• Service: Advisory
  • Type: KPMG information
  • Date: 1/22/2014

Learning from DFID's Governance and Transparency Fund: Tools, methods and approaches 

This is the first in a series of papers aimed primarily at Governance and Transparency Fund (GTF) grant holders and their partners as well as others who are interested in learning from DFID’s £131 million fund. The Fund aims to improve Governance and Transparency largely through strengthening civil society. This paper draws on examples from the 38 GTF programmes implementing a diverse range of activities in over 100 countries. Programmes have been up and running for between 12 and 18 months so that results and impacts will be the subject of future learning papers.

This paper’s focus is how tools, methods and approaches have been applied to design better governance and transparency programmes around the world. The main audience for this paper are the GTF grant holders and their partners.

The learning paper brings together lessons which have come directly from GTF programmes (either from reports, email communication, meetings and seminars or a learning field visit to Kenya). This paper has been finalised following input from GTF grant holders, either in the form of specific comments made or from presentations they had prepared for the postponed GTF workshop which was to be held at the end of April 2010.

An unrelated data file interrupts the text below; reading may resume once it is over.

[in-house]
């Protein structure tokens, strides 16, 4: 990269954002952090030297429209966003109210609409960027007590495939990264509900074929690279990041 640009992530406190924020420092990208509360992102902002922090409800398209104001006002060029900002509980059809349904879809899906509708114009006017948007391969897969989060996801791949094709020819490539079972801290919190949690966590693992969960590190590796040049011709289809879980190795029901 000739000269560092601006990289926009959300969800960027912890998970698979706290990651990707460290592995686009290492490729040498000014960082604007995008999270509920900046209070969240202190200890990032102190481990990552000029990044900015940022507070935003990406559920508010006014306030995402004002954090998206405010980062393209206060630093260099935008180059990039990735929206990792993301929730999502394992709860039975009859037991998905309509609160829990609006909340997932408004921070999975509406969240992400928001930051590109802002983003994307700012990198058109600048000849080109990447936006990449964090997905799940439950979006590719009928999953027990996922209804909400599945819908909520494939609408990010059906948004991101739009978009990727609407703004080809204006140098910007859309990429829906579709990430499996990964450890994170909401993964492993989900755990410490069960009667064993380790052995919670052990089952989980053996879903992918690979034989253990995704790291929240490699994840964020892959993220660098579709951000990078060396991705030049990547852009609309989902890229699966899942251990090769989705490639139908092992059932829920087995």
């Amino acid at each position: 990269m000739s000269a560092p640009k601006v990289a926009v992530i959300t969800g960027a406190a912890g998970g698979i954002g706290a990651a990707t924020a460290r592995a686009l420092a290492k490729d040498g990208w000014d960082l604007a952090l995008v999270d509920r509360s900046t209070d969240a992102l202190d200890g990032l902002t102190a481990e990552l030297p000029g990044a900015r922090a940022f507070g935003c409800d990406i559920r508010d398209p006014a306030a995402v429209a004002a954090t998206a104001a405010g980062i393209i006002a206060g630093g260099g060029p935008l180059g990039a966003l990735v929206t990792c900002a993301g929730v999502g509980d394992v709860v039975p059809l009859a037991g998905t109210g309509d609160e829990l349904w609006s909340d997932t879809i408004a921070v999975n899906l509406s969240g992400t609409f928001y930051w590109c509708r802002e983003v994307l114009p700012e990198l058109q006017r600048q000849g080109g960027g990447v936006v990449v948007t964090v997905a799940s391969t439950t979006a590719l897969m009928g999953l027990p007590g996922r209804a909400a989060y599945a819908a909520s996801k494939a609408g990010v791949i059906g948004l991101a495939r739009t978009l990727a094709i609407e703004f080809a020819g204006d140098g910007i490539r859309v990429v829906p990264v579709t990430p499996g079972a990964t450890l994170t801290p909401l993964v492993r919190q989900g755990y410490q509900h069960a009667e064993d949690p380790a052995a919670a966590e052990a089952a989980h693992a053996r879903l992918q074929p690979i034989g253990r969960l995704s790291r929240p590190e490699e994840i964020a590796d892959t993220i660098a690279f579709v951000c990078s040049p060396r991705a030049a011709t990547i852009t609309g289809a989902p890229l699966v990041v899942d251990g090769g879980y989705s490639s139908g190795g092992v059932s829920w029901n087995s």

In many cases, the tools and methods do not come across clearly as ‘new’ or ‘innovative’, at least in terms of the governance sector. For individual GTF programmes they may consider the tools or methods to be innovative in how they are designed and applied (sometimes in a new partnership with a research, academic or media institution). It may also be the case that governance issues per se are new to the organisation and/or its partners which may lead to developing new strategies (e.g. GTF 301 Christian Aid’s partners in Kenya), reviewing and targeting different audiences (e.g. GTF 142 ODI) or mainstreaming issues within an organisation (e.g. GTF 010 Water Aid). There are a number of examples of ‘innovation’ such as the use of citizen score cards to demand better governance in fragile states (e.g. GTF 141 Tiri), the production of a TV drama to promote governance and rights issues (e.g. GTF 170 Search for Common Ground) and the use of audio diaries to record experiences of engaging with political leaders (e.g. GTF 334 International Budget Partnership).